Do feeds contain growth hormones or antibiotics? 

No.Skretting feeds do not contain any growth-promoting hormones. In some markets, antibiotics are added to Skretting feed upon customer request and per veterinary prescription, in accordance with specific rules established by law. The requirement of veterinary prescription ensures that the usage is well documented and justified, based on a proper diagnosis thus helping to reduce the unnecessary use of antibiotics.

Medicines can only be used in the event of disease, never as a preventative measure or as growth promotor. In order to reduce the risk of transferring traces of antibiotics in treated animals to consumers, medicated feed containing antibiotics must be produced and administered under strict controls. A “withdrawal period” must be adhered to, which is the set period of time required between treatment and harvest. This ensures that the medicine is no longer present in the fish when being consumed.  

Skretting is strongly working towards reducing the use of antibiotics through recommending best husbandry practices, encouraging the use of vaccines and promoting the use of functional diets to minimise the risk of disease. Even though we strive to keep the animals healthy and free from disease, bacterial diseases do inevitably occur. In some of these cases, antibiotic treatment still plays an important role in relieving animal suffering, safeguarding animals health and welfare. The central principle is therefore to use antibiotics responsibly, as little as possible and only when necessary.

The newly published ESVAC report, representing data from 31 countries within EU/EEA, shows that the use of antibiotics in animals is continuously reducing, with a drop of 34% in sales of veterinary medicines between 2011 and 2018. Measures such as national action plans for prudent use of antibiotics in animals and restriction on use of certain antimicrobials in food-producing animals have contributed to this decrease.


Concrete support to reduce the use of antibiotics  

The Chilean salmon industry has long been criticised for its extensive use of antibiotics. In recent years, growing pressure from governments and consumers has resulted in a strong industry focus to reduce antibiotics. This has led to the development of many useful innovations and to overcome this challenge, Skretting initiated the Pincoy Project in 2016 to bring together industry partners from various stages in the Chilean salmon production chain to find a holistic solution. In addition to making important improvements in health, welfare and monitoring, Pincoy 1.0 was successfully completed, and the roll-out of the second phase, Pincoy 2.0, took place at the end of the year. Current participants include Skretting, AquaGen/Blue Genomics, Pharmaq, Centrovet, Cermaq, Blumar and Camanchaca.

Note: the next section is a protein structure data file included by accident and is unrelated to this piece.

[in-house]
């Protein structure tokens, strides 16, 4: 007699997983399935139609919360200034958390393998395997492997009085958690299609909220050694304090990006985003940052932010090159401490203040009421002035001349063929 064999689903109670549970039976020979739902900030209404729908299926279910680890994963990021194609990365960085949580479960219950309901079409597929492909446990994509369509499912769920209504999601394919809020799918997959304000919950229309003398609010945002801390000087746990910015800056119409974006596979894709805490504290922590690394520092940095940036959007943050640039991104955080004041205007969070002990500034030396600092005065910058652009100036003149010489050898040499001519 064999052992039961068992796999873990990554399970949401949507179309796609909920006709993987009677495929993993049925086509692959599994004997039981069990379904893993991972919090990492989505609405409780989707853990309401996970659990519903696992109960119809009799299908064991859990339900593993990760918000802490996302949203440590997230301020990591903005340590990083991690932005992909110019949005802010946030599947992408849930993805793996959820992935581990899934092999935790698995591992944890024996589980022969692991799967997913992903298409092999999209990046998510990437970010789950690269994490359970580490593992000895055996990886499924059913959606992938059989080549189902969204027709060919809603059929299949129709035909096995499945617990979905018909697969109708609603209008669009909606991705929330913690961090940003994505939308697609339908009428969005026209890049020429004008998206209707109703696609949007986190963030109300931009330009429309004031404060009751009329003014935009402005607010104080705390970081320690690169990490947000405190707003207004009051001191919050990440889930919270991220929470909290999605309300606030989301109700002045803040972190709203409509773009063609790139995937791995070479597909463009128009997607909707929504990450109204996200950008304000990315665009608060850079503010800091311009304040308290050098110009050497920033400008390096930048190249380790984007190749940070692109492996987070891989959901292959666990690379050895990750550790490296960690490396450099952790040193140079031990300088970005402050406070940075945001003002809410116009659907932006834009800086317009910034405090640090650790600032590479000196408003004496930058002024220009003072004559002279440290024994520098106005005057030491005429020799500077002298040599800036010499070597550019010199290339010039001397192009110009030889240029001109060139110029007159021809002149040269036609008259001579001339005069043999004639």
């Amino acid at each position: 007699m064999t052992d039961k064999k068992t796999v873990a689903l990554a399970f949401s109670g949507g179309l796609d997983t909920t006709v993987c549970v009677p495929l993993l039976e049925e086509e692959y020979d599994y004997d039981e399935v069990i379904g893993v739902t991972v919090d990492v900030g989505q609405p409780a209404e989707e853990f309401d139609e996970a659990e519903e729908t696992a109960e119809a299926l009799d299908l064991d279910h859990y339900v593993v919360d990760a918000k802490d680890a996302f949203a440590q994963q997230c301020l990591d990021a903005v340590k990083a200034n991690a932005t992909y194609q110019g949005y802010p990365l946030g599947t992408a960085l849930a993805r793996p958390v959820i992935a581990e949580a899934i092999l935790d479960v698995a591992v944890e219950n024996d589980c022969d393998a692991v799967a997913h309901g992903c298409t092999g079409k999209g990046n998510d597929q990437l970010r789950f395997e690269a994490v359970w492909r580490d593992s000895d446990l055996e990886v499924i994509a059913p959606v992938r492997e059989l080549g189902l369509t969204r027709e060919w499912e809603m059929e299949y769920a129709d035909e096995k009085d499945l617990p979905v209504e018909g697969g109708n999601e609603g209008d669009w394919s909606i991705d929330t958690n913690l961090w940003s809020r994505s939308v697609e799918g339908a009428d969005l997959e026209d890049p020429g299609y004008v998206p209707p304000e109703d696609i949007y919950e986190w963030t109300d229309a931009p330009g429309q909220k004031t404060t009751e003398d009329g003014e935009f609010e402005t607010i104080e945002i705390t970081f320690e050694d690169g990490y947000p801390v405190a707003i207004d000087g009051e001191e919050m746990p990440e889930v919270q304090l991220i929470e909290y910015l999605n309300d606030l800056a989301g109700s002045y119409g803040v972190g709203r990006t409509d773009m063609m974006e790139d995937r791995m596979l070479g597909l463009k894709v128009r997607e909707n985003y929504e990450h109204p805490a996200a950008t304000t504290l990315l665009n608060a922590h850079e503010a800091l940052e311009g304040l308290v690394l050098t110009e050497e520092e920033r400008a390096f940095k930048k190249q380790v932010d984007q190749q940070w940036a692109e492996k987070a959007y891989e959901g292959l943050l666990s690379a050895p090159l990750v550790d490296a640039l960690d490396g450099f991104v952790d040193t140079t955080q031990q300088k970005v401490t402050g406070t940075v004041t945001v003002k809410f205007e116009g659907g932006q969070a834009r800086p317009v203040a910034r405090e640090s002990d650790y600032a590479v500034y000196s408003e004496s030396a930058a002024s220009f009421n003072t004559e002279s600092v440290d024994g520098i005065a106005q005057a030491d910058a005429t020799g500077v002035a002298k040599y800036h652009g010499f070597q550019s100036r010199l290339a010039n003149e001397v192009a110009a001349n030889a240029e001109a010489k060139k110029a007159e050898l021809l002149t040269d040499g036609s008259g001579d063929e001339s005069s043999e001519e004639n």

About Pincoy



Why choose farmed over wild fish?
Are farmed fish and shrimp healthy to eat?
Do salmon and trout feeds contain colouring?
What ingredients are in Skretting feeds?
Are the raw materials that Skretting uses in its feeds responsibly sourced?
Do feeds contain chemicals or preservatives dangerous to human health?
Are the animal by-products used in aquaculture feeds dangerous to human health?
Do feeds contain growth hormones or antibiotics?
What are fish meal and fish oil, and why are they used in aquaculture feeds?
Is low fish meal/fish oil content in feeds harmful to fish and shrimp?
Does Skretting use novel ingredients in its feeds?
What is ethoxyquin and is it safe?
Are circular economy principles applied to aquaculture feeds?
Is aquaculture sustainable?
Is aquaculture controlled?
Why is aquaculture important?
Why do aquaculture species grow quickly?
Are farms healthy environments for producing fish and shrimp?
How much wild fish is needed to feed farmed fish?
Are Skretting feeds sustainable?
Is it safe to eat farmed fish and shrimp?
How is Skretting contributing to feeding a growing global population?
Is one feed sufficient for all aquaculture species?
How much feed is needed to grow a farmed fish?
Can efficient feed management help improve the sustainability of aquaculture?